• Notice and appreciate the good in each day. Children are often bombarded with negativity, often from right from the start of school. From teasing and tests to homework and bad hair days, our brains are wired to focus and dwell on the tough stuff that happens. When children come home from school, ask about the best part of their day. Parents can do this at dinnertime or right before bedtime as well. It’s good to get good at noticing the good!

  • Be quick to forgive. New schedules and routines can bring new challenges and stress. Be patient with your children, especially the first few weeks of school. When parents keep their tone of voice low and are quick to forgive, it helps teach children to be quick to forgive others as well. Similarly, teach children to be patient with others and quick to forgive offenses, including those from friends and teachers.

By: David Schramm, Utah State University Extension family life specialist, David.schramm@usu.edu




August Yard and Garden Checklist

The heat is on, and yards and gardens are trying to keep up with the temperatures. Consider these tips from the USU Extension Gardeners Almanac to keep your garden thriving this month. Also included are links for further information.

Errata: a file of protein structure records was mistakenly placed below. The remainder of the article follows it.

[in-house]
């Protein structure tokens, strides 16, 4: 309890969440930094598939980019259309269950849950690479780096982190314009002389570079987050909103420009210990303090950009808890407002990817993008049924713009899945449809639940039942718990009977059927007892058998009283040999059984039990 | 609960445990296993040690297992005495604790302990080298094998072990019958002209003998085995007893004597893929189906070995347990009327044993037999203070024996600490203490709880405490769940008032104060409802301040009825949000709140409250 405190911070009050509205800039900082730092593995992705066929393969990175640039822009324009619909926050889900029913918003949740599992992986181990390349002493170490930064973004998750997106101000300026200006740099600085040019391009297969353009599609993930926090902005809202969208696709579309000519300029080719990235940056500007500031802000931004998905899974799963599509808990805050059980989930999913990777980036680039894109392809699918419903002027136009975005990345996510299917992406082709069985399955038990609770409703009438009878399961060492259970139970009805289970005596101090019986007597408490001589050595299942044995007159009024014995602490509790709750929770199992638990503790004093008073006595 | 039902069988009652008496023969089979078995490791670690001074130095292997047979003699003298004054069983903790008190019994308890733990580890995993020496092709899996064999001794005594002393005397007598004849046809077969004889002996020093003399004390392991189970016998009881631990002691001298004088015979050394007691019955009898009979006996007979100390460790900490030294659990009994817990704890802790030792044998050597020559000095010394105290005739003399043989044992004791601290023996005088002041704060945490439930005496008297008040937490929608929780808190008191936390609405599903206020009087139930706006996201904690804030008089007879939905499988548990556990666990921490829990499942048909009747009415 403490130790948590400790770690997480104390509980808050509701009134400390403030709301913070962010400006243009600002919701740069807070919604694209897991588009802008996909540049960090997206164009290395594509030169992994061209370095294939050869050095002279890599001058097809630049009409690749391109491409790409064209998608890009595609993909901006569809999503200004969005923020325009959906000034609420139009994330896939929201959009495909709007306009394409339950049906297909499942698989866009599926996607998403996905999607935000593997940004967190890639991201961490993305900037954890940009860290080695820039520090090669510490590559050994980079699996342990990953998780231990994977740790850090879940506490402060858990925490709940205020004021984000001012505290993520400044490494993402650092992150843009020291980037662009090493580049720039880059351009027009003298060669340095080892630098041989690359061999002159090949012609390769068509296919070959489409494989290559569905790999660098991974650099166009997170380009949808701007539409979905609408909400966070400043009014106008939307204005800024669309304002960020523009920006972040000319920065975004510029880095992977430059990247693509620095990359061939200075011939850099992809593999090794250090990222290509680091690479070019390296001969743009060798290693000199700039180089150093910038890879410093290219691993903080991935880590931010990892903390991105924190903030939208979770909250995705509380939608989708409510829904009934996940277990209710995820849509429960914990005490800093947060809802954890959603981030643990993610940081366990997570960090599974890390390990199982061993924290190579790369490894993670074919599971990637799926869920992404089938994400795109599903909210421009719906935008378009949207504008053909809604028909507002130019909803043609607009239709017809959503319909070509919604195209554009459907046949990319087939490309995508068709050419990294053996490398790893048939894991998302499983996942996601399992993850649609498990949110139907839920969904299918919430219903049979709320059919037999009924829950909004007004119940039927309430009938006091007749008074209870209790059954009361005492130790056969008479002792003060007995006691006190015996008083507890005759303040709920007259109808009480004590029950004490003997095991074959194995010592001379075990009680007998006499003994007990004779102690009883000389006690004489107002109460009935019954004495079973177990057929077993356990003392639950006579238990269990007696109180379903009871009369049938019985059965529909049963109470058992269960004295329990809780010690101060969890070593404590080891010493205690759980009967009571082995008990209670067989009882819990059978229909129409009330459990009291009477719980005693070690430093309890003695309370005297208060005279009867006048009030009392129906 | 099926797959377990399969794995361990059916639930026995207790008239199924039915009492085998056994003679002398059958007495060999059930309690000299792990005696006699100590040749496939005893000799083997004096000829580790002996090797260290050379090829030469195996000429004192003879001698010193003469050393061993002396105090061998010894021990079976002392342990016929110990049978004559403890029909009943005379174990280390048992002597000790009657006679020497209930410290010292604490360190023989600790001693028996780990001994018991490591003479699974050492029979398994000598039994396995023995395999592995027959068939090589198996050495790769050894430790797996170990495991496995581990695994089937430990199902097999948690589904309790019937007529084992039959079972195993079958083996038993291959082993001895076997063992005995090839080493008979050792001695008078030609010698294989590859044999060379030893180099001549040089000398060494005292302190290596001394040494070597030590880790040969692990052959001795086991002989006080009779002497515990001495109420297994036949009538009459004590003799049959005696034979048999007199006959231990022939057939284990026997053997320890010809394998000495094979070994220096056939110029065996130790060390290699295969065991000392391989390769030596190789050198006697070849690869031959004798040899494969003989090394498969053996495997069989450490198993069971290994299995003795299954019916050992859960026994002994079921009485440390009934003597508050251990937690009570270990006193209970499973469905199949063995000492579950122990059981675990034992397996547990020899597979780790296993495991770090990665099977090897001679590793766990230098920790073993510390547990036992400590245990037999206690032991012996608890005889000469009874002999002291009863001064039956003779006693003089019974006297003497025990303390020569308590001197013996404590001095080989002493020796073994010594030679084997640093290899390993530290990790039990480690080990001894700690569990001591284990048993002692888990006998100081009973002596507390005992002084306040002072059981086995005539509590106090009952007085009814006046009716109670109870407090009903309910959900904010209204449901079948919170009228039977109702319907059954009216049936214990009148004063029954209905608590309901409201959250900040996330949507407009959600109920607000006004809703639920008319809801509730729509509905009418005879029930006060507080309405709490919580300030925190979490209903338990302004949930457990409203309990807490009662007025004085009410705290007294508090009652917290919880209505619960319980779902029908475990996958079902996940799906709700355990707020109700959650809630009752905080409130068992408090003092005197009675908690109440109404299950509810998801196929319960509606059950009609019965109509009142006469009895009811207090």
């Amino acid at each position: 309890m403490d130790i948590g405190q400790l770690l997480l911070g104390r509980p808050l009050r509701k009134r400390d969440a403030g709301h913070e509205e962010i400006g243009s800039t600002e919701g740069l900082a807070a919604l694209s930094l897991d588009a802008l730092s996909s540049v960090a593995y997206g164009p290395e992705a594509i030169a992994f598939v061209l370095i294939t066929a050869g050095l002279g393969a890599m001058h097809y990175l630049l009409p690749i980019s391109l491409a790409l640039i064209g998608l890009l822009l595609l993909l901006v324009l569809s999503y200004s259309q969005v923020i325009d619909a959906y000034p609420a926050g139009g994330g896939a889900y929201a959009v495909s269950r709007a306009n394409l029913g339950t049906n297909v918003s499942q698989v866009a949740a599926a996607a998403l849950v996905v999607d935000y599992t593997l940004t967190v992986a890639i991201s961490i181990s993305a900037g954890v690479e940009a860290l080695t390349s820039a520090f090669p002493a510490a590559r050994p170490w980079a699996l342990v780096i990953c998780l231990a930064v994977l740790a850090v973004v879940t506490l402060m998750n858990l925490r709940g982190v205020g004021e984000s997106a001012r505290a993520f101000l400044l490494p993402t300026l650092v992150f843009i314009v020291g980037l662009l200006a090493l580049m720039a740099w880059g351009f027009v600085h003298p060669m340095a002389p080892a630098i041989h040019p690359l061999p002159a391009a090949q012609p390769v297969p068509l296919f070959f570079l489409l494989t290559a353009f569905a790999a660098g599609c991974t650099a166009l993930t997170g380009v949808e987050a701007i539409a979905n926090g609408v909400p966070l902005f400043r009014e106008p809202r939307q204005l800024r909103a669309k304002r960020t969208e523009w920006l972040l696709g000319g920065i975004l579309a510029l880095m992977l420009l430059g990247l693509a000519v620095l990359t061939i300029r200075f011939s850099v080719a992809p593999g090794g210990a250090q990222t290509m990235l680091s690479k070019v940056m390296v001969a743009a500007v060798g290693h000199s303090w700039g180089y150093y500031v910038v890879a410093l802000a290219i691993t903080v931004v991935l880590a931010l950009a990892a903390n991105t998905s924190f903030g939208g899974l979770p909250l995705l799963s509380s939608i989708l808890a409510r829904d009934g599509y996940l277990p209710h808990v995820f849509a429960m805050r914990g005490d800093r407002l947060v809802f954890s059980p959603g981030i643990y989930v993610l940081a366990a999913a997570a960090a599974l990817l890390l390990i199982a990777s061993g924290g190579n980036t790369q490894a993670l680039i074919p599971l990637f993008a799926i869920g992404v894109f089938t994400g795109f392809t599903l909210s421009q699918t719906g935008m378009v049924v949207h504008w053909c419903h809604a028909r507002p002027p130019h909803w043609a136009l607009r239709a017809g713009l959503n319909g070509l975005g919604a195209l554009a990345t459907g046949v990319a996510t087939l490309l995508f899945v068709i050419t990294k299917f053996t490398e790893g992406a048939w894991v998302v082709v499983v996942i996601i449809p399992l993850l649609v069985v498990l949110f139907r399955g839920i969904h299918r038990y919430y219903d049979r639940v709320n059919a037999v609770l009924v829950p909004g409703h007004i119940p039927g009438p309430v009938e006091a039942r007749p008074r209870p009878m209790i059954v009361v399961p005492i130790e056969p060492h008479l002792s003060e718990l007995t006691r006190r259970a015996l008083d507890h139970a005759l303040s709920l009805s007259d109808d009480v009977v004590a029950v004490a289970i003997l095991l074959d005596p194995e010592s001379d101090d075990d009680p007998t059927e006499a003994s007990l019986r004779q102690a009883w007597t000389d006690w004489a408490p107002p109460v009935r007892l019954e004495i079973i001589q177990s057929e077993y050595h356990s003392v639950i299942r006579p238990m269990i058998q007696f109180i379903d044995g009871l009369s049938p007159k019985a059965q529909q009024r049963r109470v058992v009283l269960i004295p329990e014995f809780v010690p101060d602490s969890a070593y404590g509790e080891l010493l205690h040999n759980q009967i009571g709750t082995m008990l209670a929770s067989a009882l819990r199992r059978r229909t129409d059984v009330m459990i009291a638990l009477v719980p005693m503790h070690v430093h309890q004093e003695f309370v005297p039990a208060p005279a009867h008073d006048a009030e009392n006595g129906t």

• Beginning in early August, plant selected cool season vegetables for a fall harvest.
  • Deadhead (cut off) spent blossoms of perennial and annual flowers. 
  • Deep water established trees and shrubs about once per month during the heat of summer.
  • Turfgrass only needs 1 ½-2 inches of irrigation per week. Click here for irrigation needs in your area.

Pests and Problems:

  • Check under leaves of pumpkins, melons and squash plants for squash bugs.
  • Watch for mosaic virus in vine crops, and remove infected plants to reduce the spread.
  • Watch for holes from Tobacco budworm feeding in the leaves of petunias, necotiana, geraniums and other annual flowers.
  • Protect black locust trees (not honey locust) with a registered chemical to prevent locust borer damage.
  • Control codling moth in apples and pears to reduce wormy fruit. For specific timing, see our Utah Pests Advisories.
  • Control for walnut husk fly in walnuts, peaches and apricots historically is done between August 1 and 15.
  • Learn how to identify a hobo spider.
  • Controlling European paper wasp with traps is helpful this time of year.
  • Monitor for damaging turfgrass insects.

To see a video on gardening tips for August, click here:

https://extension.usu.edu/yardandgarden/monthly-tips.




Protect Yourself from Financial Fraud